Paper clay is an amazing material which you can buy readymade from most clay suppliers. It comes in all clay types, to meet all of your making needs – earthenware, stoneware, porcelain, red, white, grogged, and so on.
Regular clays are all great at doing their jobs, but sometimes you start a project and think ‘paper clay would be perfect for this’. Of course, you don’t have any and can’t get to the supplier to get some. So, what do you do? Make your own! The perfect solution
You will need:
A roll of two-ply toilet roll
Tea tree essential oil (bleach will work too, but tea tree smells nicer) * Reader Chris Heneghan wrote in with an additional tip to prevent rotting: 0.2% copper carbonate (2g/kg) added to the mix is not enough to colour it, but the copper’s antimicrobial properties are enough to keep the clay sweet and usable, with no added scent. Chris has some that’s two years old and is as good as the day it was made
Food processor/ juicer/ liquidiser
Drill – a single food-mixer blade should fit the chuck, to act as a mixer for the clay
Plaster batt or whatever you normally use for drying reclaim. HardieBacker board is great
Bowl/bucket for mixing
Some useful information and tips before you begin
You can buy dry paper fibre from most ceramic suppliers, and it cuts out a stage in the making process if you have some in the cupboard for those times you want to make paper clay. If you use this material, you must wear a dust mask when first mixing it – at least until it has been soaked in water.
Alternatively, you can use tissue paper or newspaper, and it’s worth experimenting with other papers if you have time. The weights used in this mix are not scientific but will work well – you can alter the ratios of paper to clay, but the more paper you add, the more open and friable the clay will become. If you want to change the mix, you will have to experiment to find a ratio that will suit the item you want to make, but I would not suggest more than a 50/50 mix.
Homemade paper clay will rot quickly and smell quite dreadful – hence the addition of tea tree oil or bleach. This slows down the formation of bacteria to some degree, but the best solution to the problem is to make only enough clay for the project in hand. Any scraps left over from making can be allowed to dry, then slaked down the next time you want to make something.
YOU MUST ventilate your kiln well when firing paper clay. The paper will burn away during firing, causing fumes, which can be very unpleasant. The fumes will affect the kiln elements over time if the ventilation is not adequate.
You shouldn’t be in the studio when firing paper clay and the room itself should also be well ventilated.
Paper clay can be used in exactly the same way as your normal clay, with some extra benefits. It can stick to itself in any state, wet or dry, thin or thick, and paper clay slip can be used as a glue.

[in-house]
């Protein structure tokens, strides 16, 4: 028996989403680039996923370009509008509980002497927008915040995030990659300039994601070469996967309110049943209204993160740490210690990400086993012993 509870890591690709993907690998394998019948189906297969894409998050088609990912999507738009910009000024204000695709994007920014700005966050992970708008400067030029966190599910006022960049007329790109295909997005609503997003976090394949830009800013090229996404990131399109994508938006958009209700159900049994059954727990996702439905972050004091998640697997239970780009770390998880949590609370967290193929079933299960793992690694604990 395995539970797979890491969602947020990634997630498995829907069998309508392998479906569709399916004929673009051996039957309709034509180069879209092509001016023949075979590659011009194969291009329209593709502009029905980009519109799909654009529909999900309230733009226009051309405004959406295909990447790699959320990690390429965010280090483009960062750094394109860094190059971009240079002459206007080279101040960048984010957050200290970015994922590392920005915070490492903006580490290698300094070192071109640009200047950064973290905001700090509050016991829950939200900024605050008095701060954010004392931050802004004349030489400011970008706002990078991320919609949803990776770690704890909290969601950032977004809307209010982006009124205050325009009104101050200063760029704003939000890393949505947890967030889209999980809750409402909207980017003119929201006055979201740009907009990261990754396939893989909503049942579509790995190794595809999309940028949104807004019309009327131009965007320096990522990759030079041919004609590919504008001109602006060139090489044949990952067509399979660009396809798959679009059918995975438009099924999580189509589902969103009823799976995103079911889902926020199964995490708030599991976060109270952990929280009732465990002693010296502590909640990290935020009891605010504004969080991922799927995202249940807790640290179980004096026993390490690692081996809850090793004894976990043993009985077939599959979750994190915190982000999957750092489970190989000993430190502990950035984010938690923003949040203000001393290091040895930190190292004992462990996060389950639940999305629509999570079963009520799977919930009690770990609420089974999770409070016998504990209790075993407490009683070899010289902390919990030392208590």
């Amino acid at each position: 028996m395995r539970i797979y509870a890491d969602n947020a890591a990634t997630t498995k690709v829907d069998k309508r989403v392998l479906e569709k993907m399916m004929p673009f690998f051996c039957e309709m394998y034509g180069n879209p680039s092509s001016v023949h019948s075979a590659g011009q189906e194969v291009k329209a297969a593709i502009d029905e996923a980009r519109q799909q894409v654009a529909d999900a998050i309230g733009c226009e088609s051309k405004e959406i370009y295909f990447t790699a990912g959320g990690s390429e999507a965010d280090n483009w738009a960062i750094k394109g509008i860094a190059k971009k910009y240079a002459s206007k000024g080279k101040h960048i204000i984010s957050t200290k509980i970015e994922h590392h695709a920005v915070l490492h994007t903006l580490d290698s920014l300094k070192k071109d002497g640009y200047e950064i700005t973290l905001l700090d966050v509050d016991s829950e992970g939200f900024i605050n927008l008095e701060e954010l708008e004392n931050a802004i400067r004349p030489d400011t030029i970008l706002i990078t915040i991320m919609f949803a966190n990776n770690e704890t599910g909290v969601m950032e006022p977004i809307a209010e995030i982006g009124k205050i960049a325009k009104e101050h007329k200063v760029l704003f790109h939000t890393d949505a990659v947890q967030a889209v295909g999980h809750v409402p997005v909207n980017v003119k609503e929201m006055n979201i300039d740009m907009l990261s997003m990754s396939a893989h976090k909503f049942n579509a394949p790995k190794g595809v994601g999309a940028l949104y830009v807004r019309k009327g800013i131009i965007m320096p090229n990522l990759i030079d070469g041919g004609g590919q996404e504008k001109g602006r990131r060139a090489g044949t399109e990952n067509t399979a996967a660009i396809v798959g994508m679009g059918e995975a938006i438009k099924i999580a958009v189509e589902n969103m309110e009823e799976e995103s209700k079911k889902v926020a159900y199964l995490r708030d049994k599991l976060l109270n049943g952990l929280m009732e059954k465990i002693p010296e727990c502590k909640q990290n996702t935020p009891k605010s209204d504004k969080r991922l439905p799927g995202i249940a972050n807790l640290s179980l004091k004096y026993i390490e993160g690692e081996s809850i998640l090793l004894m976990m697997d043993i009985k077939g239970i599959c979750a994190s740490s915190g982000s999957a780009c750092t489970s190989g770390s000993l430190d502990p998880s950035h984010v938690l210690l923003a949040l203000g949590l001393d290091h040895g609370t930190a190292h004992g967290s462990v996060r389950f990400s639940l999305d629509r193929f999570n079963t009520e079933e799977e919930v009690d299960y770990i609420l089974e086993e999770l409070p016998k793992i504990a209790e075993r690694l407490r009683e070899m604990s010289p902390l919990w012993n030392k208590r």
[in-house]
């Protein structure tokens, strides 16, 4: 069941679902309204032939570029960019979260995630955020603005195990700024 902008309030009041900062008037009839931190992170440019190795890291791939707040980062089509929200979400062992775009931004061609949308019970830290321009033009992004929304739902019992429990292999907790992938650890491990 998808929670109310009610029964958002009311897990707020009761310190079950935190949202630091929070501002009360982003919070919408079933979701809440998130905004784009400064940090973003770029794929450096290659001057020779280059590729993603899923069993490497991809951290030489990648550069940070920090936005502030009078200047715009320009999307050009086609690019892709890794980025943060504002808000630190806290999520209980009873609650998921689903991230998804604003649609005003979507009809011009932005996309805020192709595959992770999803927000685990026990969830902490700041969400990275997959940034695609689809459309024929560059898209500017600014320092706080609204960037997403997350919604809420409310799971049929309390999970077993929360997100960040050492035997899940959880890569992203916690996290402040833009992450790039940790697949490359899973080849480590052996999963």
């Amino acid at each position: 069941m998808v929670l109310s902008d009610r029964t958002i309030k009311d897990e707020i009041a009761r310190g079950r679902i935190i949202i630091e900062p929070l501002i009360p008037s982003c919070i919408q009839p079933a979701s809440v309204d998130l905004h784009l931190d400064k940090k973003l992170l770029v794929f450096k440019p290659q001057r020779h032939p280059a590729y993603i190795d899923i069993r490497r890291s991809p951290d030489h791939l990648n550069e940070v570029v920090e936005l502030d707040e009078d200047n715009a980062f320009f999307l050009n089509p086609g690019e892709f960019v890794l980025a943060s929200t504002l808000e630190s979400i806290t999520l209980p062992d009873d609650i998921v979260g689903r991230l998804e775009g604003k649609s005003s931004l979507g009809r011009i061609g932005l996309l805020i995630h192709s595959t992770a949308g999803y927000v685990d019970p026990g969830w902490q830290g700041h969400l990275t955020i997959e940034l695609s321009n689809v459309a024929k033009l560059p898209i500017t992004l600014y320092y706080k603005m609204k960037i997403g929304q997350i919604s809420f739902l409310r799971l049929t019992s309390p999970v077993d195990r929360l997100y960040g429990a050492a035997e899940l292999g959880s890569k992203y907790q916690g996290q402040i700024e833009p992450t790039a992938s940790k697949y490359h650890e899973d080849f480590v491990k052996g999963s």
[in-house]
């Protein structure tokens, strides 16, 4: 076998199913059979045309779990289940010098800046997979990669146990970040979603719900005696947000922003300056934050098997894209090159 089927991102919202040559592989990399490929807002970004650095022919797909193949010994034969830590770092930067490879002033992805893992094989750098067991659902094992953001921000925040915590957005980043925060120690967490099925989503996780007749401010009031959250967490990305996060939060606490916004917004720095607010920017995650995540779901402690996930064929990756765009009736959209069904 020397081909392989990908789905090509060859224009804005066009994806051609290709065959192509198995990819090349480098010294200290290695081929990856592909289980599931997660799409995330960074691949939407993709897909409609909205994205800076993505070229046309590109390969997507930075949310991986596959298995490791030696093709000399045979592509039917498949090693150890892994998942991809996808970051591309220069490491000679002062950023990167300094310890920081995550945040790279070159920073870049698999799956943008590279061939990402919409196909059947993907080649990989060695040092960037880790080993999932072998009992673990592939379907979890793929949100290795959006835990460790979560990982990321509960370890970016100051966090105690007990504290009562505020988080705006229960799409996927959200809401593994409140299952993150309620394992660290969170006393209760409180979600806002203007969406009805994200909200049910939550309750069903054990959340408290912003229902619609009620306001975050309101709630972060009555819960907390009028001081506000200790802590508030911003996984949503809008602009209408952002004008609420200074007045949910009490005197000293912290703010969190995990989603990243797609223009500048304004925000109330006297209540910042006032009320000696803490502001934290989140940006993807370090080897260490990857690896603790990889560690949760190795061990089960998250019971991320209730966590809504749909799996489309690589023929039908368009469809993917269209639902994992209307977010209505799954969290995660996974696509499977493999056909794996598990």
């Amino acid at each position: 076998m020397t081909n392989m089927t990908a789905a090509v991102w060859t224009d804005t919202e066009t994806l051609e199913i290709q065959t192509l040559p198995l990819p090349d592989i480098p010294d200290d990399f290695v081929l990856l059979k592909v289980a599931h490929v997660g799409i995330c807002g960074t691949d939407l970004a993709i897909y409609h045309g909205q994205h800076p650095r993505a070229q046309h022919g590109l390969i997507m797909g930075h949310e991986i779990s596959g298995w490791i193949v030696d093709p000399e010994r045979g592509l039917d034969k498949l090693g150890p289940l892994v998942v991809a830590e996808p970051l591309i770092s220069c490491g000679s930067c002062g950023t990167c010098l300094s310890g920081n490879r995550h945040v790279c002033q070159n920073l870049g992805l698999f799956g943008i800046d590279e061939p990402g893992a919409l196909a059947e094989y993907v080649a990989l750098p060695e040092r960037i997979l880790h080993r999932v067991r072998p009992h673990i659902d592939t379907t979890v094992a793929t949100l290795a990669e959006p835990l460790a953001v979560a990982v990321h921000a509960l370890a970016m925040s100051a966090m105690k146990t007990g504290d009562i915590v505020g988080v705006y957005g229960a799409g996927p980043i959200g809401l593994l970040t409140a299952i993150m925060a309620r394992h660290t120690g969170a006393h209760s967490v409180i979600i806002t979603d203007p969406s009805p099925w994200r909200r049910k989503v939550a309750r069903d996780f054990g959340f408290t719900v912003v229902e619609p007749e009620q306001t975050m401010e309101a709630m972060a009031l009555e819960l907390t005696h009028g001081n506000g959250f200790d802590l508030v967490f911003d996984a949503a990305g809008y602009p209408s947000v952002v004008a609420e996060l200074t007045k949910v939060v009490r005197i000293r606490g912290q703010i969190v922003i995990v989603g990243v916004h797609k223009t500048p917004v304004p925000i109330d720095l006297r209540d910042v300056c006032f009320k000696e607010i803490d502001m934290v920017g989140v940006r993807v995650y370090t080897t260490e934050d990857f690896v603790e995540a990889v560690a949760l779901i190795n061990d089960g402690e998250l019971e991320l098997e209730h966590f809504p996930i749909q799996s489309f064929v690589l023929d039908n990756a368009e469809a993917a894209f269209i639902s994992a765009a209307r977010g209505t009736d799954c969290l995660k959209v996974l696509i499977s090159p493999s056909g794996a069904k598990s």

Unroll a roll of toilet paper into a bowl.
The beauty of using toilet paper is that it will break down quickly. It will look like a large amount when dry but will break down to only a small bowl full.
Pour boiling water over the paper. This helps it break down more quickly than cold water.
Give the paper a good mix with a spatula then leave it until the water has cooled down again, or even overnight (if you can wait that long!).
Liquidise the paper in a blender. You’ll need to add an adequate amount of water for the paper to break up well, and zizz it for several minutes before transferring it to another bowl. It will look like porridge when ready.
Scoop out a handful of paper and allow it to drain through a sieve to remove most of the water – give it a little squeeze to help it along.
Transfer the paper to a bowl or bucket and add two handfuls of clay slurry. You can weigh these mixtures if you prefer – 2 clay to 1 paper – but it isn’t necessary unless you want to avoid the mess of scooping out the slurry/slip in your hand. Alternatively, you could use a cup for measuring – the same ratio.
Repeat this ratio of clay to paper to make as much or little paper clay as you need for your project.
Add a drop of tea tree oil to the mixture or a small capful of bleach.
Fix the food blender blade into the end of the drill and secure, then mix the paper clay mixture thoroughly for several minutes to ensure it is well blended.
Empty the bowl of clay onto a plaster batt using a rubber kidney to ensure none of the mixture is wasted. See here for how to make a plaster batt
Spread the clay evenly over the batt using a rib or similar tool.
Note – You could leave the slab to dry completely in this way; it can then be used for a slab project – easily cut to size and shape with a knife at either the leather hard stage or when fully dried.
Scoop the clay up periodically with a rib and turn it over to allow it to firm up evenly if you want to use the clay in a plastic state.
This can be a bit messy, depending on how much water is in the clay and may need to be done a few times.
When the clay easily peels off the plaster without being a squelchy mess, knead it until it’s a completely smooth and even body with no visible air pockets.
It’s now ready to be used for slabbing, coiling or modelling and there’s no need for the work to be made hollow if you don’t want it to be because the paper opens the body enough to allow for the safe escape of air in firing.
You can work to any scale – paper clay is extremely strong in both green and fired states but only a fraction of the weight of regular clay.
A useful idea: While still a slip, spread the mixture into a mould to dry out – great for bowls!
You could even throw with it, although this isn’t easy.
Treat the clay in the same way as you would for your usual practice in terms of decoration and firing, bearing in mind it’s great for raku and other extreme firing processes.